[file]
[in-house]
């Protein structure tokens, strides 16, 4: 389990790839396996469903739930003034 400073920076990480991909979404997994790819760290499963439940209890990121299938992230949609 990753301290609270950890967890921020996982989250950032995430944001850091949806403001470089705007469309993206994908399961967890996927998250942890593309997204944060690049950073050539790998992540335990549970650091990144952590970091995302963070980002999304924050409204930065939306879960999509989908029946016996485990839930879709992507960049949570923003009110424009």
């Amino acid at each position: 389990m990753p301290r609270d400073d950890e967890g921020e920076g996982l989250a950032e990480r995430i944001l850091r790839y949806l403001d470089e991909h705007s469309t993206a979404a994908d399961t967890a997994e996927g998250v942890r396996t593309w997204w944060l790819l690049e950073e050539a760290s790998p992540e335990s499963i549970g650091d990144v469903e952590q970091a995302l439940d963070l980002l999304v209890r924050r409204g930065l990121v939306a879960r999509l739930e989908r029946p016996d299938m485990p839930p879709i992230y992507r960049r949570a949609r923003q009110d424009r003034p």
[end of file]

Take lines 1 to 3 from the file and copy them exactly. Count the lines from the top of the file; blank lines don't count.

[in-house]
């Protein structure tokens, strides 16, 4: 389990790839396996469903739930003034 400073920076990480991909979404997994790819760290499963439940209890990121299938992230949609 990753301290609270950890967890921020996982989250950032995430944001850091949806403001470089705007469309993206994908399961967890996927998250942890593309997204944060690049950073050539790998992540335990549970650091990144952590970091995302963070980002999304924050409204930065939306879960999509989908029946016996485990839930879709992507960049949570923003009110424009």
């Amino acid at each position: 389990m990753p301290r609270d400073d950890e967890g921020e920076g996982l989250a950032e990480r995430i944001l850091r790839y949806l403001d470089e991909h705007s469309t993206a979404a994908d399961t967890a997994e996927g998250v942890r396996t593309w997204w944060l790819l690049e950073e050539a760290s790998p992540e335990s499963i549970g650091d990144v469903e952590q970091a995302l439940d963070l980002l999304v209890r924050r409204g930065l990121v939306a879960r999509l739930e989908r029946p016996d299938m485990p839930p879709i992230y992507r960049r949570a949609r923003q009110d424009r003034p």